As writers, we are taught to show and not tell. In fact, we hear that refrain so often, it can become irritating. The honest truth, though, is that it’s advice that has merit ESPECIALLY when it comes to getting across how your characters are feeling. A large part of showing is about body language. How a person stands, how they hold their hands, the direction they’re looking – these are all cues to help clue a reader in. Pair these with facial expressions, and you can say so much more. For example, if you write:
He looked sad.
Your reader must then call to mind what sadness looks like, and then interpret how your character wears this emotion. Most likely, if your editor is like mine, they will ask, “Yes, but what does sadness look like?” I spent a lot of time pondering these types of questions when I copped out and just told you how my characters felt. I studied people trying to read their expressions and understand what a lift of an eyebrow means or how a jaw tightens with tension, stress, or anger. I filed these mental notes away and used them often. So in that example above, rather than tell my reader my character is sad, I might write:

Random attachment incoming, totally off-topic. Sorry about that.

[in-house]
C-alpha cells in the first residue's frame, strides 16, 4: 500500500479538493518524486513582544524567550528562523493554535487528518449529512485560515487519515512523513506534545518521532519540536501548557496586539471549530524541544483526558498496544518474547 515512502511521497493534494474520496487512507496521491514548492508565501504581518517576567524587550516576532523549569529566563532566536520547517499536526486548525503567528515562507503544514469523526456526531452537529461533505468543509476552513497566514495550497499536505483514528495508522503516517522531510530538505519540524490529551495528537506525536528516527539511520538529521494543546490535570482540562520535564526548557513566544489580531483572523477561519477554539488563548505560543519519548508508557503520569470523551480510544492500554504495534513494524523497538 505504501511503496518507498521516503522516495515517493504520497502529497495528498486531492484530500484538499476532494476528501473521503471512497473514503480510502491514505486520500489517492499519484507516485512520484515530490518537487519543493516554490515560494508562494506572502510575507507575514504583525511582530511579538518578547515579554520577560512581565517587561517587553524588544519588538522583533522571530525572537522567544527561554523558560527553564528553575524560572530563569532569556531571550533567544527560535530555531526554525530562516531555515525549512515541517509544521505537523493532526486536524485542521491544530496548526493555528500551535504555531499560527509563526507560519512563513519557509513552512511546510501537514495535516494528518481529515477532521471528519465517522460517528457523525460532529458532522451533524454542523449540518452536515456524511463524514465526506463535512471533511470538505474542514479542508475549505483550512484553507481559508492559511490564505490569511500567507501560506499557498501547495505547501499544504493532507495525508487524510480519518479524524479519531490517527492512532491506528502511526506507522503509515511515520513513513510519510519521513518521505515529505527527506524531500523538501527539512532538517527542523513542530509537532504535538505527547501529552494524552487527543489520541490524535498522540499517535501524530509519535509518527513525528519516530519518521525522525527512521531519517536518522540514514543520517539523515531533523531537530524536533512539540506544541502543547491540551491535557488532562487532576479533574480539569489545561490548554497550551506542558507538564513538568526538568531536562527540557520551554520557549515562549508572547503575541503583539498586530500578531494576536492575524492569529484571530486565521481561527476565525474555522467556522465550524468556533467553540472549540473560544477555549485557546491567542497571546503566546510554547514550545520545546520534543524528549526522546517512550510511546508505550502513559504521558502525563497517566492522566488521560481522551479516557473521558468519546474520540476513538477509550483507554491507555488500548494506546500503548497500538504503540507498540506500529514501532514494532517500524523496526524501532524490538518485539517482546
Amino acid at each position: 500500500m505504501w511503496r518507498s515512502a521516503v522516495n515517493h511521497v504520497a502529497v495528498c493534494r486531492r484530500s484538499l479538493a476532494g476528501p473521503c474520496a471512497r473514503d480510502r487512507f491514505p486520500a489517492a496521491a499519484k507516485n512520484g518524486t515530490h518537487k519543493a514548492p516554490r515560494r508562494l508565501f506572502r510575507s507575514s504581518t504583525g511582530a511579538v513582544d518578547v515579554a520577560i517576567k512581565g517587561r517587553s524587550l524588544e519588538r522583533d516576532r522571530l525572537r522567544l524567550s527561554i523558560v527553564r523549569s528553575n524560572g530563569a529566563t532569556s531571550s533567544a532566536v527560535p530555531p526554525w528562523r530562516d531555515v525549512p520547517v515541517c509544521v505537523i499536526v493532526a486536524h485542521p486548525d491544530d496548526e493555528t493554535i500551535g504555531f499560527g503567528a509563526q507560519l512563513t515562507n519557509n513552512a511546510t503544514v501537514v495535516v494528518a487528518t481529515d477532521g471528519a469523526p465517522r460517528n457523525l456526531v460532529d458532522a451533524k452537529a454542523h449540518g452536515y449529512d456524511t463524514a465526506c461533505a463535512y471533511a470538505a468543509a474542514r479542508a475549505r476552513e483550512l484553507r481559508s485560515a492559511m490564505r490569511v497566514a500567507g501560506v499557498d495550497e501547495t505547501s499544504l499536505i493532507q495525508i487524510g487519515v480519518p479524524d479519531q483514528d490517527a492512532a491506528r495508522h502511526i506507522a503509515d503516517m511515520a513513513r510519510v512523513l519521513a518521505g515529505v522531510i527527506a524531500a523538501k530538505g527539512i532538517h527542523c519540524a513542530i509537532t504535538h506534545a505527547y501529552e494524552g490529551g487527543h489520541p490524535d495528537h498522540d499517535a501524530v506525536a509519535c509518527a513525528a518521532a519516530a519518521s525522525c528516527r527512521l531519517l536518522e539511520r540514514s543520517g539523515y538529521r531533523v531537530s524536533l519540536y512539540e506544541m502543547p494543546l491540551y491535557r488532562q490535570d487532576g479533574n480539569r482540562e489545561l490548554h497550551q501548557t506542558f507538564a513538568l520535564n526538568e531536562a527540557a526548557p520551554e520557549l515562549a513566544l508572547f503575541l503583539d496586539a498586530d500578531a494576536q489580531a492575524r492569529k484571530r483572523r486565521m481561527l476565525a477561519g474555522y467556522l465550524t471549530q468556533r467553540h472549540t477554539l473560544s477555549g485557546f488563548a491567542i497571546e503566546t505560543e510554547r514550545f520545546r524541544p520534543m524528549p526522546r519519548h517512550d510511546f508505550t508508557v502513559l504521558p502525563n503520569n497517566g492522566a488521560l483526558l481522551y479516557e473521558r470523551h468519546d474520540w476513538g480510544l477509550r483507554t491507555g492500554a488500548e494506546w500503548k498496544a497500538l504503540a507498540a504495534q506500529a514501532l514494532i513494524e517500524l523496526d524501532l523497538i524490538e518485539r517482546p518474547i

The corners of his mouth turned down.
The reader gets a mental picture, and they can interpret the emotion. Sometimes, though, I find that I have writer ticks, little habits I fall back on or expressions I use too often to get the emotions across. I wondered how I could keep my language fresh. And then, I started watching LIE TO ME, a TV show that has since been cancelled. In the show (based on a real life study), a team of experts conduct studies on microexpressions, little minute shifts in expression that convey various emotions. As part of their ad campaign, the show released images of the actor Tim Roth making various expressions, while the art called out the key characteristics of the emotion he was expressing. I’ve saved all of these images into a file, and I refer to them often when I want to shake things up in my show not tell world.
I thought I would share them with you, so maybe you can think about how to expand your range. I hope these help you like they have me!
Challenge: Try doing a quick exercise where you pick an emotion and SHOW it instead of telling us how your character feels. Feel free to leave these in the comments!
- Corrine Jackson